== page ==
Given soaring prices for ultra-luxury real estate in Dubai, it’s no surprise that listings have accelerated, although we know from experience that most of these deals tend to take place off-market. The fact that listings in this space have more than doubled (against the backdrop of a historically strong dollar) triggers a reality check as interest rates rise. Despite the inelasticity of this sector to interest rates, the obvious problem remains supply and demand.
According to Adam Smith’s theory, the price of a good (or asset) was given by the number of inputs (land, labor, financing costs and materials) needed to produce it. When land, the critical factor here, is available in large quantities, the price should be relatively affordable. However, as the economic theory of real estate evolved, participants needed to consider the time required for construction, as well as the quality of the existing stock available.
Over the past decade, another critical variable has been the amount of money made available at low rates and the resulting margins that accumulate when such developments are built. The global housing market crash of 2008 and the subsequent recovery in asset prices was the reason interest rates were set at zero, implying that the process of making these assets took place in a environment where the opportunity cost of investment was low.
A year for luxury
This has led to a growing concentration of manufactured and purchased assets at the higher end of the spectrum. In 2021, ultra-luxury real estate sales accounted for the highest percentage of global home sales since this data was tracked in 1969. Not surprisingly, but looking at market trends, we see that when interest rates and inflation begin to bite into “real earnings,” the price of existing stocks begins to decline, as investors begin to reallocate to higher income investments.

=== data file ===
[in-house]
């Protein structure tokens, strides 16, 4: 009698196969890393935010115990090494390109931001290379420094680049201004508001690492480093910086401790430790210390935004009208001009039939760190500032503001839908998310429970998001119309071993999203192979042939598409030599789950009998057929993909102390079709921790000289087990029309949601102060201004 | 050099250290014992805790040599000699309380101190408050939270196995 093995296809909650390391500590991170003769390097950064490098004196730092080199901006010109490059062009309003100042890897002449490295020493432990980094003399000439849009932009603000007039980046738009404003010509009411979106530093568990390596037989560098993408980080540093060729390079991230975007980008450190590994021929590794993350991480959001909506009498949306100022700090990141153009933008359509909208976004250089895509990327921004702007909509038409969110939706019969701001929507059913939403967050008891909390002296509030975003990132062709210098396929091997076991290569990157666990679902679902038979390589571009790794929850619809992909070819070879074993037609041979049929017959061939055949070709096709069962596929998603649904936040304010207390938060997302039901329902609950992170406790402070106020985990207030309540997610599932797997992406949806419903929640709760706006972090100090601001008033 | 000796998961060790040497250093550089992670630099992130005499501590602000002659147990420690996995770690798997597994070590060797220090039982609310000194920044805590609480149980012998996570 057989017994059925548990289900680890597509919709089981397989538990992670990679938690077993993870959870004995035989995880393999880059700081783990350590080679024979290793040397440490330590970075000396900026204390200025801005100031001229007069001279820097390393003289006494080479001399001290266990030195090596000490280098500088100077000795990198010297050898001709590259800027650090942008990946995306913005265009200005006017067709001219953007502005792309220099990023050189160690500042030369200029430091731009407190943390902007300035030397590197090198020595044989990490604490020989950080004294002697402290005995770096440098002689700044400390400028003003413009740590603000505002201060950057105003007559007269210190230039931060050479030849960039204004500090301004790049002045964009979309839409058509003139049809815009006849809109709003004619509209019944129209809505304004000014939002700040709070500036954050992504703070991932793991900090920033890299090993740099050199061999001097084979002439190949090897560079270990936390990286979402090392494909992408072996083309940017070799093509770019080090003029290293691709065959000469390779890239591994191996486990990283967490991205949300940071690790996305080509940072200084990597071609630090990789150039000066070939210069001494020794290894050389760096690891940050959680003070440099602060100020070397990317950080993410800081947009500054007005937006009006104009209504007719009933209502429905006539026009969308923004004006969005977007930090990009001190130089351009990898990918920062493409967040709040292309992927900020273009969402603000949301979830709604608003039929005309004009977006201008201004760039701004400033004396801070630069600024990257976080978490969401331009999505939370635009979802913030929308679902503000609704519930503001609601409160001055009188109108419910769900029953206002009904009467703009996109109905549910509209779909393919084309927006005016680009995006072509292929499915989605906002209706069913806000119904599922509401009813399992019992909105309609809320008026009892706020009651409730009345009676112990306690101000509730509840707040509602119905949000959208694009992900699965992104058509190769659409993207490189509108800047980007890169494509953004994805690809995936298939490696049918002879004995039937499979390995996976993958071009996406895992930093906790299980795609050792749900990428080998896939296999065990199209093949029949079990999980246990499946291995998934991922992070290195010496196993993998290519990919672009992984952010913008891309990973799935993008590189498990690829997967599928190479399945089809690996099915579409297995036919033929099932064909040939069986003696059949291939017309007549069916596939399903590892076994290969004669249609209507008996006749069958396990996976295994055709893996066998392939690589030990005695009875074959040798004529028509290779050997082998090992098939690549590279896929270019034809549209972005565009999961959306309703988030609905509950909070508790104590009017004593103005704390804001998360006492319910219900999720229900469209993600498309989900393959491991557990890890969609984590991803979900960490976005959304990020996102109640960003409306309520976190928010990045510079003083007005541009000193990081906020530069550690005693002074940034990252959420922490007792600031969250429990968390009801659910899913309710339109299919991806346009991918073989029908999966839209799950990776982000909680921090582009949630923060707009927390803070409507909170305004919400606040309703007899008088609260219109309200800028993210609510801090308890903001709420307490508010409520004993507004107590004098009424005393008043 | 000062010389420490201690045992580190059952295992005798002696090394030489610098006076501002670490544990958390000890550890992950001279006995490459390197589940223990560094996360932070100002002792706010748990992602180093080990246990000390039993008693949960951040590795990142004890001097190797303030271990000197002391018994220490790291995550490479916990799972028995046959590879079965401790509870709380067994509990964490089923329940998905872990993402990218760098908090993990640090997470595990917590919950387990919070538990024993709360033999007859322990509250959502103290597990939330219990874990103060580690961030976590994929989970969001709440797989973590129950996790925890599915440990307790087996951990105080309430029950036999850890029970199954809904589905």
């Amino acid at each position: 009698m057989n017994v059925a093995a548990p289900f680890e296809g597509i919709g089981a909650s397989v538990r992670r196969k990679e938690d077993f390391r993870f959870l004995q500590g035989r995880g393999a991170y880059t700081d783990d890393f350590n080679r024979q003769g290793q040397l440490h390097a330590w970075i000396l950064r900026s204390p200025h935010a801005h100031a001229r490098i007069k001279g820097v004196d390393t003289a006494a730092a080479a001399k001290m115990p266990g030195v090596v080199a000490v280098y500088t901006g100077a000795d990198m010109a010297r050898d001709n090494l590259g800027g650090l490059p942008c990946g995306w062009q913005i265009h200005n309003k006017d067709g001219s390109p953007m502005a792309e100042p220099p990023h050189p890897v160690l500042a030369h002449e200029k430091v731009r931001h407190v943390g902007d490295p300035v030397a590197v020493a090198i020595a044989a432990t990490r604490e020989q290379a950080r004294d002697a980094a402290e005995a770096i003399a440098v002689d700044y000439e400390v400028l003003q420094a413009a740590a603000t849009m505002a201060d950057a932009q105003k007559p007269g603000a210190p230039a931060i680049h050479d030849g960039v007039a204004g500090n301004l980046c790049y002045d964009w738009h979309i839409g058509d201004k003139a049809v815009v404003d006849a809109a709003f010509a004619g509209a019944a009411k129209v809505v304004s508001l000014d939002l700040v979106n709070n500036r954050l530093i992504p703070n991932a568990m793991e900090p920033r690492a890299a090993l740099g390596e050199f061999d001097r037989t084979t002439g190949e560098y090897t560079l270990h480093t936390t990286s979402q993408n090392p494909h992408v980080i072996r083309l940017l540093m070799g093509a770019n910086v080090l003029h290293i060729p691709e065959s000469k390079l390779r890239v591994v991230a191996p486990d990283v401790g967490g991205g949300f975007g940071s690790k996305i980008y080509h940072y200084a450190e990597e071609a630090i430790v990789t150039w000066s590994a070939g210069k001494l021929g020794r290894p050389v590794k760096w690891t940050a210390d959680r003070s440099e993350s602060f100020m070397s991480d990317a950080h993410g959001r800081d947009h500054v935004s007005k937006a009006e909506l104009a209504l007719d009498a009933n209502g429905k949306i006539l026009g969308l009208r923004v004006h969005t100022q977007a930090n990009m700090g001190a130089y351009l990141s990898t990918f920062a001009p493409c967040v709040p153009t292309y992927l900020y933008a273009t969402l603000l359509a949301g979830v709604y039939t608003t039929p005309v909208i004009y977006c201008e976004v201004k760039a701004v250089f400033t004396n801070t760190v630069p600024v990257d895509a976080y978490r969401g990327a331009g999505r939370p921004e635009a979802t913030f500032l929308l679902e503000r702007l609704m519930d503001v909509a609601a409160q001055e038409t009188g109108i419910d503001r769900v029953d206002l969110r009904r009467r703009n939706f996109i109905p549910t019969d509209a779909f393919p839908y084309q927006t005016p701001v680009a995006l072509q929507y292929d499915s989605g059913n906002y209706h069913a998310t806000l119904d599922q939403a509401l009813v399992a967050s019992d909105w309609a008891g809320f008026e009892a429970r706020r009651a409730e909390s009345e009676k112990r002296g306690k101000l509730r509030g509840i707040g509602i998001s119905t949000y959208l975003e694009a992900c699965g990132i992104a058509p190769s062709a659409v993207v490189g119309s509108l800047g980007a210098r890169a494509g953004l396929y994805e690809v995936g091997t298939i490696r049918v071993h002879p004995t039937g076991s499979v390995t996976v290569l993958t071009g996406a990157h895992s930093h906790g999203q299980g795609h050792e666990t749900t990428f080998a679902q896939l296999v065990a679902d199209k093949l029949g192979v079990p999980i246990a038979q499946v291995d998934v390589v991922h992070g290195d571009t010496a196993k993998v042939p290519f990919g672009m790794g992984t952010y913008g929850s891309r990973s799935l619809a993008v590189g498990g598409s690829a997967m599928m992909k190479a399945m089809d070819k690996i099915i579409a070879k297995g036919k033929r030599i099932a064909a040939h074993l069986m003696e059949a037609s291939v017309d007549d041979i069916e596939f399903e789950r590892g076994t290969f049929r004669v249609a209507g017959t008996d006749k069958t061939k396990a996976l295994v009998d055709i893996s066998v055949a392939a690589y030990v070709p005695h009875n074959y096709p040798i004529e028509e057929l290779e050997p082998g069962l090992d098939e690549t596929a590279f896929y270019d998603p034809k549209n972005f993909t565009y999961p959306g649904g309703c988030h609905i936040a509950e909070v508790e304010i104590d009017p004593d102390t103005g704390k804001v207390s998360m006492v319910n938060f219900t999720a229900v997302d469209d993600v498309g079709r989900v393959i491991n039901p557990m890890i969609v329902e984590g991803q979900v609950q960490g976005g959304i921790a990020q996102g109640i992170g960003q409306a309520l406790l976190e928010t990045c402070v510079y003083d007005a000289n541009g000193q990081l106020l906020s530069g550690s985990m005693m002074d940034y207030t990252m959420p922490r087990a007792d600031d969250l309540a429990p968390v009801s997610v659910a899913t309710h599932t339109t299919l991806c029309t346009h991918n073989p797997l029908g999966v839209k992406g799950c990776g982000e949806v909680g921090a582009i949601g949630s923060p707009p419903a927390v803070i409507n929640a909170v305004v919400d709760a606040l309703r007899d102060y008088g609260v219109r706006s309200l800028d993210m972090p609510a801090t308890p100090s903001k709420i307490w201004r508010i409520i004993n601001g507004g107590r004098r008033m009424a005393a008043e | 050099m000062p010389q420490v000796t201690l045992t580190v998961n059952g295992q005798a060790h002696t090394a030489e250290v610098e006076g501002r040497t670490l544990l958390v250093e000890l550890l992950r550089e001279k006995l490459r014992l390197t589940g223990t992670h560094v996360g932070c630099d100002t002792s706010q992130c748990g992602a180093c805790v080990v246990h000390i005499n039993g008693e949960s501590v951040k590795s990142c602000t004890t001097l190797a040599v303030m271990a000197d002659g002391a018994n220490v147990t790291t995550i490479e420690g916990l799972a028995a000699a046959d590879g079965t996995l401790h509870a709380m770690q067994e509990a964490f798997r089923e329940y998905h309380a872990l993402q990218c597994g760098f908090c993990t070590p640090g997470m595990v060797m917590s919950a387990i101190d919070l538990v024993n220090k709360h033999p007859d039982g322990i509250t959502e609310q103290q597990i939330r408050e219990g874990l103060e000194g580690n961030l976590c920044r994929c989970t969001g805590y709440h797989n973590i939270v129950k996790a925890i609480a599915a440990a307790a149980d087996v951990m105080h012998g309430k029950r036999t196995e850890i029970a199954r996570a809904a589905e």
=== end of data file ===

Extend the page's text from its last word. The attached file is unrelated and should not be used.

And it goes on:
We have already started to see this in Dubai and the United Arab Emirates, where mega IPOs have attracted record subscriptions. Basically, given historical and current monetary policy, the prices of certain segments of real estate have become more correlated to the money supply rather than to the “replacement value theory”, which is the only reference which anchors prices in the medium and long term. If one imagines that institutional developers are building luxury housing using cheap finance, the obvious imperative is the expected profit margins rather than the resulting rental yields, the latter being far too low in this sector, to begin with.
With interest rates and input costs rising, such moves are beginning to look riskier, with the margin of safety beginning to evaporate. On the pricing side, as the supply of existing and near-ready units grows, buyers find themselves with an increasing array of choices, negating any “judgment rush” effect that has dominated the landscape over the past the last year. Similar to a candle lit on both sides, the only conclusion to expect is that prices will begin to decline and correct (a phenomenon that is already in its infancy),
Note that the story is not about the oversupply, but rather about the prospects for easy funding coming to an end. This heralds a paradigm shift towards more income-generating assets, something investors are forced to contend with for the first time in over a decade and a half. The need for opulence and wide open spaces will always be a factor as the wealth effect begins to build. Moreover, as Dubai continues its march towards a global destination, luxury real estate is unlikely to go through a contraction price cycle that was evident in 2008-10.
Family offices and institutional investors are increasingly likely to bring a sense of balance by building and holding assets that offer income-generating opportunities with a significant margin of safety given inflationary headwinds. and interest rates. This reallocation of capital heralds new opportunities for new owners as well as passive investors in other segments of the real estate industry.